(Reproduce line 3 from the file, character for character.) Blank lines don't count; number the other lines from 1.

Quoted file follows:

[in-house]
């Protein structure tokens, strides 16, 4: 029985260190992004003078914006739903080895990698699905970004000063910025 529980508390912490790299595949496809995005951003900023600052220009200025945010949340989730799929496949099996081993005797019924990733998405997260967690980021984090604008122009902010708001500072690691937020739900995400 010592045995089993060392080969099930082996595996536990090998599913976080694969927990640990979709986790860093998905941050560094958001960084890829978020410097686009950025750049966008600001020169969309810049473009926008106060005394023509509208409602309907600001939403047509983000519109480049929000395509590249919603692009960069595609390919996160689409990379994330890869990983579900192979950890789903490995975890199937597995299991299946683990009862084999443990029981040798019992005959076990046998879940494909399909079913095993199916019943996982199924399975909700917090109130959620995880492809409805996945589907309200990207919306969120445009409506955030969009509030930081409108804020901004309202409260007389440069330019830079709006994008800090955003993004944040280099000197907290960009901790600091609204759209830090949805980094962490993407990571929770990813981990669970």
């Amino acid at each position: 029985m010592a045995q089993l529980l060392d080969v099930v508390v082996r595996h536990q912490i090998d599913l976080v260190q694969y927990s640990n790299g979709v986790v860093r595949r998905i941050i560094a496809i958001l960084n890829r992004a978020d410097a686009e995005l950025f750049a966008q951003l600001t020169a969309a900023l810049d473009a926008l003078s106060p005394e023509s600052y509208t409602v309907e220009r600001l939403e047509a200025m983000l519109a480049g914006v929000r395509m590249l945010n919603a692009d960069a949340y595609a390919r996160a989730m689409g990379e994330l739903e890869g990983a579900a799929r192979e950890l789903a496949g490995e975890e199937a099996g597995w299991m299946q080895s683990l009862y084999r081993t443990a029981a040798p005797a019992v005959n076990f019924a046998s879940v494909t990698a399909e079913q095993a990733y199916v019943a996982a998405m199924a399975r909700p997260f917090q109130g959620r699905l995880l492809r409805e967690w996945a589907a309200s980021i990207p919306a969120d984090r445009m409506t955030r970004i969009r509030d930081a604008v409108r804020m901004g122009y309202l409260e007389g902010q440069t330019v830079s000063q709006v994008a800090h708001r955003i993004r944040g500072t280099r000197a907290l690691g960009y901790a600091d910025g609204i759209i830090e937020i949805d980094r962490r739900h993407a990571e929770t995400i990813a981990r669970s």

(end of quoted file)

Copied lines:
């Amino acid at each position: 029985m010592a045995q089993l529980l060392d080969v099930v508390v082996r595996h536990q912490i090998d599913l976080v260190q694969y927990s640990n790299g979709v986790v860093r595949r998905i941050i560094a496809i958001l960084n890829r992004a978020d410097a686009e995005l950025f750049a966008q951003l600001t020169a969309a900023l810049d473009a926008l003078s106060p005394e023509s600052y509208t409602v309907e220009r600001l939403e047509a200025m983000l519109a480049g914006v929000r395509m590249l945010n919603a692009d960069a949340y595609a390919r996160a989730m689409g990379e994330l739903e890869g990983a579900a799929r192979e950890l789903a496949g490995e975890e199937a099996g597995w299991m299946q080895s683990l009862y084999r081993t443990a029981a040798p005797a019992v005959n076990f019924a046998s879940v494909t990698a399909e079913q095993a990733y199916v019943a996982a998405m199924a399975r909700p997260f917090q109130g959620r699905l995880l492809r409805e967690w996945a589907a309200s980021i990207p919306a969120d984090r445009m409506t955030r970004i969009r509030d930081a604008v409108r804020m901004g122009y309202l409260e007389g902010q440069t330019v830079s000063q709006v994008a800090h708001r955003i993004r944040g500072t280099r000197a907290l690691g960009y901790a600091d910025g609204i759209i830090e937020i949805d980094r962490r739900h993407a990571e929770t995400i990813a981990r669970s």